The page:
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Tuesday, September 25, 2012


At circus, thrills and chills were outside big top
Commentary by Bob Hansen
from: the hawkeye.com
September 24th, 2012
Burlington,Iowa always loved the circus. Give the town some elephants and tigers, clowns and lady acrobats in spangled tights, and you were sure to draw an enthusiastic crowd.
Howie and Mabies Olympic Arena and the U.S. Circus packed them in in 1846, and when I.W. French's Great Oriental Circus and Egyptian Caravan arrived in town, residents stood in line to spend 50 cents for a ticket.
Locals, longing for sophisticated entertainment, flocked to see such attractions as a team of geese pulling a wash tub or Don Stone - "the clown of the era" - and LaBell Jeanette, "the best female rider in the world."
Newspapers might grumble that the circus was the "lowest form of entertainment," but that did not deter two local businessmen, James Johnson and P. Sells, from building an amphitheater on Market Street in 1867 for a permanent circus and equestrian company.
When the Hagenbeck and Wallace show rolled into town in June 1914, it treated the town to a grand parade featuring a herd of elephants that, unfortunately, spread panic among the horse teams on Jefferson Street. However, this was nothing compared to the excitement that would occur at the circus' afternoon performance at the fairgrounds.
The performance had been delayed by the confusion of the parade, but by 2 p.m., an estimated 5,000 spectators had crowded beneath the large canvas tent where they were serenaded by the circus band. Many had noticed the storm clouds building in the west, but there was no consideration of canceling the show.
As the clouds began to swirl overhead, it grew ominously dark in the tent. The apprehensive crowd became silent as attendants scurried about turning on the lights, and then the storm was upon them. It came with a low rumble of thunder and a strong gust of wind that caused the tent to strain against its restraints and billow upward.
From midway up in the bleachers, a stout middle-aged woman stood up and shouted, "My God, the tent is going over" and then bounded down the seats and out an exit with an agility that belied her girth. There was another gust of wind, stronger than the first, and the surging canvas lifted one of the center supports skyward off its base to make threatening arcs over the center ring.
The crowd gasped and rose to its feet. Then the band suddenly threw aside their instruments to run for the nearest exit and a panic began. Children screamed, and there were shouts as the crowd surged over the seats and pressed in on the few narrow exits.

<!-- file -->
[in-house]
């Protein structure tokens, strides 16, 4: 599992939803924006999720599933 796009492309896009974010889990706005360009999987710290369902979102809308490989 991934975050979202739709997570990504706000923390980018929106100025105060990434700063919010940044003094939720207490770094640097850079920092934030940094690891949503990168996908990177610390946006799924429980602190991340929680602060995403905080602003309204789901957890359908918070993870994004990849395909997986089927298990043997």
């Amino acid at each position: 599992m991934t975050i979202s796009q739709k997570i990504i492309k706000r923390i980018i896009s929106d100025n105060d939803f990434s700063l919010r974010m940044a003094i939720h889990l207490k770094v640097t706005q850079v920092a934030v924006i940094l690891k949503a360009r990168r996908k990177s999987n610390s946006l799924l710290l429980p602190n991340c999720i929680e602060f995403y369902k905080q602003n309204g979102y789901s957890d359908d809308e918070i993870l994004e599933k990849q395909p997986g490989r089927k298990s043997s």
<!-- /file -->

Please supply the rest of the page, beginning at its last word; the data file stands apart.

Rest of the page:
As the audience began to spill from the main tent, the menagerie tent nearby collapsed from the buffeting. Most of the spectators already had left this smaller tent, but one man was forced to use his jack knife to cut his way from beneath the canvas. Animal trainers rushed to the scene to quiet the frightened animals caught in the cages.
At that moment, a driving downpour arrived, washing across the fairgrounds and drenching those who had fled the main tent. Those inside hesitated at the rush of water,and calmer heads in the audience began to shout the tent was the safest place to be.
The circus attendants now took up the cry, urging patrons to return to their seats and slowly, somewhat sheepishly, most people came back to the seats to wait out the storm in the dubious safety of the wildly flapping tent.
Those who ran into the storm instantly were drenched by the wind-driven rain. Parents, herding squalling children, ran through the grounds and sought shelter in the porches, parlors and out-buildings in the surrounding residential neighborhood.
Then the storm ended as quickly as it began, and in less than an hour, the sun poked through the clouds. Inside the great tent, the lights were extinguished, the cowardly band picked up the music where it had left off, and it once again was show time. But the thrills of acrobats and lions could not match the excitement the somewhat damp audience already had experienced.

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